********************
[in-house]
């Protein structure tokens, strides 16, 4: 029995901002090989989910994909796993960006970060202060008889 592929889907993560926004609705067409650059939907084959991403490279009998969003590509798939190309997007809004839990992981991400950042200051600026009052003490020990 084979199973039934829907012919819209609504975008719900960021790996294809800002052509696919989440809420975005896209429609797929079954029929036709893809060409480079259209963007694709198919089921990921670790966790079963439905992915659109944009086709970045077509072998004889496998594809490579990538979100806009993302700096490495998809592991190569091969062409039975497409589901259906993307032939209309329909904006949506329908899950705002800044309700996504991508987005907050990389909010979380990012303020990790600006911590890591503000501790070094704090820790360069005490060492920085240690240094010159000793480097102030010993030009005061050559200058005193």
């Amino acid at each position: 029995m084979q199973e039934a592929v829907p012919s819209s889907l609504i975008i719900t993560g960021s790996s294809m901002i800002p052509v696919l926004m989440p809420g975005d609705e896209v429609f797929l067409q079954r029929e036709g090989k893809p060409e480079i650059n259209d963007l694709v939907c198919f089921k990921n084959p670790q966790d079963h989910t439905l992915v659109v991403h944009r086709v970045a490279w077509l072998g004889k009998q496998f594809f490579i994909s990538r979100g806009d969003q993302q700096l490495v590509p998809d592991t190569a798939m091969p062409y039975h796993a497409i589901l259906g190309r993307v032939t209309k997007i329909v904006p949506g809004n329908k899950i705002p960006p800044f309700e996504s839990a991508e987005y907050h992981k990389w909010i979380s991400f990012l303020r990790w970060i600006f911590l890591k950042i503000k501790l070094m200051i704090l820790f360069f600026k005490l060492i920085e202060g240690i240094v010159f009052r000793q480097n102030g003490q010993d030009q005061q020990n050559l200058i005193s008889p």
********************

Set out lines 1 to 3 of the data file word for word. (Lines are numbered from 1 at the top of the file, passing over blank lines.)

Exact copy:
[in-house]
């Protein structure tokens, strides 16, 4: 029995901002090989989910994909796993960006970060202060008889 592929889907993560926004609705067409650059939907084959991403490279009998969003590509798939190309997007809004839990992981991400950042200051600026009052003490020990 084979199973039934829907012919819209609504975008719900960021790996294809800002052509696919989440809420975005896209429609797929079954029929036709893809060409480079259209963007694709198919089921990921670790966790079963439905992915659109944009086709970045077509072998004889496998594809490579990538979100806009993302700096490495998809592991190569091969062409039975497409589901259906993307032939209309329909904006949506329908899950705002800044309700996504991508987005907050990389909010979380990012303020990790600006911590890591503000501790070094704090820790360069005490060492920085240690240094010159000793480097102030010993030009005061050559200058005193």
């Amino acid at each position: 029995m084979q199973e039934a592929v829907p012919s819209s889907l609504i975008i719900t993560g960021s790996s294809m901002i800002p052509v696919l926004m989440p809420g975005d609705e896209v429609f797929l067409q079954r029929e036709g090989k893809p060409e480079i650059n259209d963007l694709v939907c198919f089921k990921n084959p670790q966790d079963h989910t439905l992915v659109v991403h944009r086709v970045a490279w077509l072998g004889k009998q496998f594809f490579i994909s990538r979100g806009d969003q993302q700096l490495v590509p998809d592991t190569a798939m091969p062409y039975h796993a497409i589901l259906g190309r993307v032939t209309k997007i329909v904006p949506g809004n329908k899950i705002p960006p800044f309700e996504s839990a991508e987005y907050h992981k990389w909010i979380s991400f990012l303020r990790w970060i600006f911590l890591k950042i503000k501790l070094m200051i704090l820790f360069f600026k005490l060492i920085e202060g240690i240094v010159f009052r000793q480097n102030g003490q010993d030009q005061q020990n050559l200058i005193s008889p």